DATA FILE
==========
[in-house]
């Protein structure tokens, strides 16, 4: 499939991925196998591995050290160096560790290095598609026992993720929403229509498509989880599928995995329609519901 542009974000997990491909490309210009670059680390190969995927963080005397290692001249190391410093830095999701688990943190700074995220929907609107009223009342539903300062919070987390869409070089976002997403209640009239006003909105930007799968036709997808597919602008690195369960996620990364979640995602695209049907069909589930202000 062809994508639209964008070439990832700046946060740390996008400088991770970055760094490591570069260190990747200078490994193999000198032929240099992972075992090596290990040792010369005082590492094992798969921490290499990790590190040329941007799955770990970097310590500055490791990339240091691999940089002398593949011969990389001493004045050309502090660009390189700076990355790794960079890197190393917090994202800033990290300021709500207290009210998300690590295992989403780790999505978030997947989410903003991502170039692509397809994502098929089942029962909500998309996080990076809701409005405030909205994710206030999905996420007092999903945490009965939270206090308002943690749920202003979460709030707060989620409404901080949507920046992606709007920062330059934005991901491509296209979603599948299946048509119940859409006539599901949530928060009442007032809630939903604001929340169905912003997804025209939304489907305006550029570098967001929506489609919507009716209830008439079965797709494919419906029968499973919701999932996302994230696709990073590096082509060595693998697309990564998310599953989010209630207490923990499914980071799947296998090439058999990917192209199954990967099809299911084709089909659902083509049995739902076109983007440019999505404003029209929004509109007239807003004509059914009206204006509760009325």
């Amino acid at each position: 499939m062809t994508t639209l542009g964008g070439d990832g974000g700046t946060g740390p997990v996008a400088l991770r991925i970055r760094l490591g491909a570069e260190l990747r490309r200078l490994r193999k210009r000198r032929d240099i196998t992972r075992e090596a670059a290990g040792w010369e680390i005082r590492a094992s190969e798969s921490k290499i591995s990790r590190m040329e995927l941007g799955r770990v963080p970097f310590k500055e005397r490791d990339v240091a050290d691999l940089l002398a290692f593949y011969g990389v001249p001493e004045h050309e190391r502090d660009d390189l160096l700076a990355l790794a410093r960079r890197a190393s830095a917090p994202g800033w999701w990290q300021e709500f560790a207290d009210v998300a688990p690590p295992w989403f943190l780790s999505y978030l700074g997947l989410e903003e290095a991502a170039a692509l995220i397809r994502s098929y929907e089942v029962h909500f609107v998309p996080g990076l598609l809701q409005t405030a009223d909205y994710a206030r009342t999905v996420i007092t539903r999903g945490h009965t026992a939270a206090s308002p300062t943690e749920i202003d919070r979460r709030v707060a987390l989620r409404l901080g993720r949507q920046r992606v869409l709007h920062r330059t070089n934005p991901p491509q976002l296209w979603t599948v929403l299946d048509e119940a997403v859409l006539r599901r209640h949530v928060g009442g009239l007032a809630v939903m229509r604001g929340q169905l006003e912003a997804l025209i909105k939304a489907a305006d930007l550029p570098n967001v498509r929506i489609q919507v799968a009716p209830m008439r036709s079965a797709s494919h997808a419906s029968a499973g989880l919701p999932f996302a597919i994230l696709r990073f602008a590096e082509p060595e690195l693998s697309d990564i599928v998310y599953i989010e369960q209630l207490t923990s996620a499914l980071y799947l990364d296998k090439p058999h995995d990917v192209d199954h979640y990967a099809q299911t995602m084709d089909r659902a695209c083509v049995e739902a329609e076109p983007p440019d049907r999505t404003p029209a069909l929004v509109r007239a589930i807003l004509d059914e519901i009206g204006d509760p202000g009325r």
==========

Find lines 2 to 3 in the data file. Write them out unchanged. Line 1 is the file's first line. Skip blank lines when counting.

């Protein structure tokens, strides 16, 4: 499939991925196998591995050290160096560790290095598609026992993720929403229509498509989880599928995995329609519901 542009974000997990491909490309210009670059680390190969995927963080005397290692001249190391410093830095999701688990943190700074995220929907609107009223009342539903300062919070987390869409070089976002997403209640009239006003909105930007799968036709997808597919602008690195369960996620990364979640995602695209049907069909589930202000 062809994508639209964008070439990832700046946060740390996008400088991770970055760094490591570069260190990747200078490994193999000198032929240099992972075992090596290990040792010369005082590492094992798969921490290499990790590190040329941007799955770990970097310590500055490791990339240091691999940089002398593949011969990389001493004045050309502090660009390189700076990355790794960079890197190393917090994202800033990290300021709500207290009210998300690590295992989403780790999505978030997947989410903003991502170039692509397809994502098929089942029962909500998309996080990076809701409005405030909205994710206030999905996420007092999903945490009965939270206090308002943690749920202003979460709030707060989620409404901080949507920046992606709007920062330059934005991901491509296209979603599948299946048509119940859409006539599901949530928060009442007032809630939903604001929340169905912003997804025209939304489907305006550029570098967001929506489609919507009716209830008439079965797709494919419906029968499973919701999932996302994230696709990073590096082509060595693998697309990564998310599953989010209630207490923990499914980071799947296998090439058999990917192209199954990967099809299911084709089909659902083509049995739902076109983007440019999505404003029209929004509109007239807003004509059914009206204006509760009325």
């Amino acid at each position: 499939m062809t994508t639209l542009g964008g070439d990832g974000g700046t946060g740390p997990v996008a400088l991770r991925i970055r760094l490591g491909a570069e260190l990747r490309r200078l490994r193999k210009r000198r032929d240099i196998t992972r075992e090596a670059a290990g040792w010369e680390i005082r590492a094992s190969e798969s921490k290499i591995s990790r590190m040329e995927l941007g799955r770990v963080p970097f310590k500055e005397r490791d990339v240091a050290d691999l940089l002398a290692f593949y011969g990389v001249p001493e004045h050309e190391r502090d660009d390189l160096l700076a990355l790794a410093r960079r890197a190393s830095a917090p994202g800033w999701w990290q300021e709500f560790a207290d009210v998300a688990p690590p295992w989403f943190l780790s999505y978030l700074g997947l989410e903003e290095a991502a170039a692509l995220i397809r994502s098929y929907e089942v029962h909500f609107v998309p996080g990076l598609l809701q409005t405030a009223d909205y994710a206030r009342t999905v996420i007092t539903r999903g945490h009965t026992a939270a206090s308002p300062t943690e749920i202003d919070r979460r709030v707060a987390l989620r409404l901080g993720r949507q920046r992606v869409l709007h920062r330059t070089n934005p991901p491509q976002l296209w979603t599948v929403l299946d048509e119940a997403v859409l006539r599901r209640h949530v928060g009442g009239l007032a809630v939903m229509r604001g929340q169905l006003e912003a997804l025209i909105k939304a489907a305006d930007l550029p570098n967001v498509r929506i489609q919507v799968a009716p209830m008439r036709s079965a797709s494919h997808a419906s029968a499973g989880l919701p999932f996302a597919i994230l696709r990073f602008a590096e082509p060595e690195l693998s697309d990564i599928v998310y599953i989010e369960q209630l207490t923990s996620a499914l980071y799947l990364d296998k090439p058999h995995d990917v192209d199954h979640y990967a099809q299911t995602m084709d089909r659902a695209c083509v049995e739902a329609e076109p983007p440019d049907r999505t404003p029209a069909l929004v509109r007239a589930i807003l004509d059914e519901i009206g204006d509760p202000g009325r």